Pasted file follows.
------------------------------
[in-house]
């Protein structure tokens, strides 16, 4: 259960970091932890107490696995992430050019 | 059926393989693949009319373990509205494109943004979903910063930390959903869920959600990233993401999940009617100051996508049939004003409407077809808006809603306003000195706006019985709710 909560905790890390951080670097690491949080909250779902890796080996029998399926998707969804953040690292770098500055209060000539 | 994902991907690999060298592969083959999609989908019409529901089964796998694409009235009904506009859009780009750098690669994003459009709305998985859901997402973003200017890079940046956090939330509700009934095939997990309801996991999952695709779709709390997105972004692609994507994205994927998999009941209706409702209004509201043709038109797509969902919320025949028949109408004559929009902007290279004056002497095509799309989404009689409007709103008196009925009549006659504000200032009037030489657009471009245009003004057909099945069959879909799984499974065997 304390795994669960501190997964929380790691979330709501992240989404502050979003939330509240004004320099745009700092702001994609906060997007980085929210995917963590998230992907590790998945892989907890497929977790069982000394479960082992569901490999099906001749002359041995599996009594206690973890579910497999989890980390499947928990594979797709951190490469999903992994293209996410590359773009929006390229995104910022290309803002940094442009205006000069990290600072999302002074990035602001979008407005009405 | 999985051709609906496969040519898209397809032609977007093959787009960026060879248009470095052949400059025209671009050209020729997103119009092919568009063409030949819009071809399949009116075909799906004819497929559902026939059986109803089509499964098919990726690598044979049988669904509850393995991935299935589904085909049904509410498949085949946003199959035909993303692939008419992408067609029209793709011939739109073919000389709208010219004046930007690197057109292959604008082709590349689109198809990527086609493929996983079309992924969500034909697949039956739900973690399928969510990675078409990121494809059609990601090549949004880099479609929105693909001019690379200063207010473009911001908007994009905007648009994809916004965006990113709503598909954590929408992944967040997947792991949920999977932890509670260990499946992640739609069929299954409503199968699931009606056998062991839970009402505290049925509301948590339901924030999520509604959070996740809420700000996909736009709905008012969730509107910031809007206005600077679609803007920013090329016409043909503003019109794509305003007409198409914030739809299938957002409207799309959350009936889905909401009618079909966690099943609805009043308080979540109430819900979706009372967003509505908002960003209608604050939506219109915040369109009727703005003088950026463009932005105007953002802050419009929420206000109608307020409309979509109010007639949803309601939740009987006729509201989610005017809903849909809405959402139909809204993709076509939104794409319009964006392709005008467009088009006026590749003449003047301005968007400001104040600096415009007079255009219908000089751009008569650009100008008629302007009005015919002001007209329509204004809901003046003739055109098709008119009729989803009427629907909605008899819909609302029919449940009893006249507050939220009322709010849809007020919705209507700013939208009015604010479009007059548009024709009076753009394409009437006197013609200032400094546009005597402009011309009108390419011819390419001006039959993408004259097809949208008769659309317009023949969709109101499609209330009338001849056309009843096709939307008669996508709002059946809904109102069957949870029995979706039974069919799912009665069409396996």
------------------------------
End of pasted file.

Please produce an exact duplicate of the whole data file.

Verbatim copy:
[in-house]
């Protein structure tokens, strides 16, 4: 259960970091932890107490696995992430050019 | 059926393989693949009319373990509205494109943004979903910063930390959903869920959600990233993401999940009617100051996508049939004003409407077809808006809603306003000195706006019985709710 909560905790890390951080670097690491949080909250779902890796080996029998399926998707969804953040690292770098500055209060000539 | 994902991907690999060298592969083959999609989908019409529901089964796998694409009235009904506009859009780009750098690669994003459009709305998985859901997402973003200017890079940046956090939330509700009934095939997990309801996991999952695709779709709390997105972004692609994507994205994927998999009941209706409702209004509201043709038109797509969902919320025949028949109408004559929009902007290279004056002497095509799309989404009689409007709103008196009925009549006659504000200032009037030489657009471009245009003004057909099945069959879909799984499974065997 304390795994669960501190997964929380790691979330709501992240989404502050979003939330509240004004320099745009700092702001994609906060997007980085929210995917963590998230992907590790998945892989907890497929977790069982000394479960082992569901490999099906001749002359041995599996009594206690973890579910497999989890980390499947928990594979797709951190490469999903992994293209996410590359773009929006390229995104910022290309803002940094442009205006000069990290600072999302002074990035602001979008407005009405 | 999985051709609906496969040519898209397809032609977007093959787009960026060879248009470095052949400059025209671009050209020729997103119009092919568009063409030949819009071809399949009116075909799906004819497929559902026939059986109803089509499964098919990726690598044979049988669904509850393995991935299935589904085909049904509410498949085949946003199959035909993303692939008419992408067609029209793709011939739109073919000389709208010219004046930007690197057109292959604008082709590349689109198809990527086609493929996983079309992924969500034909697949039956739900973690399928969510990675078409990121494809059609990601090549949004880099479609929105693909001019690379200063207010473009911001908007994009905007648009994809916004965006990113709503598909954590929408992944967040997947792991949920999977932890509670260990499946992640739609069929299954409503199968699931009606056998062991839970009402505290049925509301948590339901924030999520509604959070996740809420700000996909736009709905008012969730509107910031809007206005600077679609803007920013090329016409043909503003019109794509305003007409198409914030739809299938957002409207799309959350009936889905909401009618079909966690099943609805009043308080979540109430819900979706009372967003509505908002960003209608604050939506219109915040369109009727703005003088950026463009932005105007953002802050419009929420206000109608307020409309979509109010007639949803309601939740009987006729509201989610005017809903849909809405959402139909809204993709076509939104794409319009964006392709005008467009088009006026590749003449003047301005968007400001104040600096415009007079255009219908000089751009008569650009100008008629302007009005015919002001007209329509204004809901003046003739055109098709008119009729989803009427629907909605008899819909609302029919449940009893006249507050939220009322709010849809007020919705209507700013939208009015604010479009007059548009024709009076753009394409009437006197013609200032400094546009005597402009011309009108390419011819390419001006039959993408004259097809949208008769659309317009023949969709109101499609209330009338001849056309009843096709939307008669996508709002059946809904109102069957949870029995979706039974069919799912009665069409396996």